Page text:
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Sonnet to Liberty - a Poetry Friday post

Oscar Wilde was, as I've noted before, an interesting guy. When he arrived in the United States on a tour, he was asked by US Customs whether he had anything to declare. His response? "I have nothing to declare, except my genius."

Say what you will about Mr. Wilde and some of his proclivities, yet I shall not allow you to insult his writing skills, which were superb. For this 4th of July Poetry Friday, I'm sharing a poem by a notorious Irishman.

Sonnet to Liberty
by Oscar Wilde

Not that I love thy children, whose dull eyes
See nothing save their own unlovely woe,
Whose minds know nothing, nothing care to know,—
But that the roar of thy Democracies,
Thy reigns of Terror, thy great Anarchies,
Mirror my wildest passions like the sea,—
And give my rage a brother——! Liberty!
For this sake only do thy dissonant cries
Delight my discreet soul, else might all kings
By bloody knout* or treacherous cannonades*
Rob nations of their rights inviolate
And I remain unmoved—and yet, and yet,
These Christs that die upon the barricades,
God knows it I am with them, in some things.

*knout: a heavy braided whip with multiple heads (think cat of nine tails, but with some wire bits added as well in the forms of rings and hooks)
*cannonade: heavy artillery fire

Those of you keen to spot sonnet forms will note that it follows one of the Petrarchan or Italianate forms: ABBA'A'CCADEFFED. Also, Wilde fudges a wee bit with his rhymes for "A", since "eyes" and "cries" doesn't actually rhyme with "Democracies" and "Anarchies". Still, one has to admire his juxtaposition of polysyllabic political jargon. This poem is from about 1880, and is one of several forays Wilde made into political poetry, having come from school at Oxford into the real world of his day and social class. Most of Wilde's political poetry of the time shows a softcore socialist bent, and this one is no exception.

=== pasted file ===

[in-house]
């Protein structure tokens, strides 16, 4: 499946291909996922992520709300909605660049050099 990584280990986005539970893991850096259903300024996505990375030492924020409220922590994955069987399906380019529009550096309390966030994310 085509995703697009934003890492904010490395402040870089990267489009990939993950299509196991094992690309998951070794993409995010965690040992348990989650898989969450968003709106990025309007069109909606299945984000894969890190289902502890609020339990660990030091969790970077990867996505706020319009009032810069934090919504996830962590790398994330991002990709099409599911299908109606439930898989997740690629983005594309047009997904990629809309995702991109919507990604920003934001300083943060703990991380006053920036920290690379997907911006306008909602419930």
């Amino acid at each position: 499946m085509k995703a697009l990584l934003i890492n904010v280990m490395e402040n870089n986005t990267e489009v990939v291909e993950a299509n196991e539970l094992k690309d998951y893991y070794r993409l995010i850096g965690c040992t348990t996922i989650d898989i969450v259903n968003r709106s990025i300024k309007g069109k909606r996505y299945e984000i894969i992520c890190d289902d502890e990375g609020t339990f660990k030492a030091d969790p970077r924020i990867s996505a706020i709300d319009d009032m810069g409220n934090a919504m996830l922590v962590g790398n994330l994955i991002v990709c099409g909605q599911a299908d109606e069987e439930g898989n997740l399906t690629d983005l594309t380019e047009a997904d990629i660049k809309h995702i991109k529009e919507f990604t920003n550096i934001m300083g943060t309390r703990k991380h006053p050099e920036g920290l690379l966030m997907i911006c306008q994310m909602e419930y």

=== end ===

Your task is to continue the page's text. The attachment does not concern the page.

Of course, for me, mention of the barricades immediately conjures the barricade scene from the musical Les Miserables, when the barricade spins and one sees the guy dead, hanging from his shoes (in the traditional position of the Hanged Man, a symbol of sacrifice). But it could just be me.

Enjoy your 4th of July. I hope it's filled with happier things like ice cream and fireworks. But don't forget how others earned our day of celebration.

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( 8 comments — Leave a comment )
Jul. 4th, 2008 04:16 am (UTC)
I adore Wilde. I get lost in his writing. When I was in Ireland during a study abroad trip, I found it so touching that there are statues to him even in towns he probably never visited, when during his lifetime he was jailed for being himself in a country that was far from democratic.
Jul. 4th, 2008 02:26 pm (UTC)
I suppose this means you're wild for Wilde? In all fairness to Ireland, he was jailed in England.
Jul. 4th, 2008 05:29 pm (UTC)
indeed :) oh, the puns we made at his expense.
Jul. 4th, 2008 05:29 pm (UTC)
indeed :) oh, the puns we made at his expense.
Jul. 4th, 2008 01:24 pm (UTC)
"Give my rage a brother..." indeed! Great pick for today. Happy Fourth!
Jul. 4th, 2008 02:27 pm (UTC)
I'm glad you enjoyed it.
Jul. 7th, 2008 12:36 pm (UTC)
I used to have a notebook that was peppered with quotes from Wilde. Hard to match his wit .... :-)

"I am so clever that sometimes I don't understand a single word of what I am saying." -- Oscar Wilde
Jul. 7th, 2008 04:08 pm (UTC)
I'd not heard that one before!
( 8 comments — Leave a comment )

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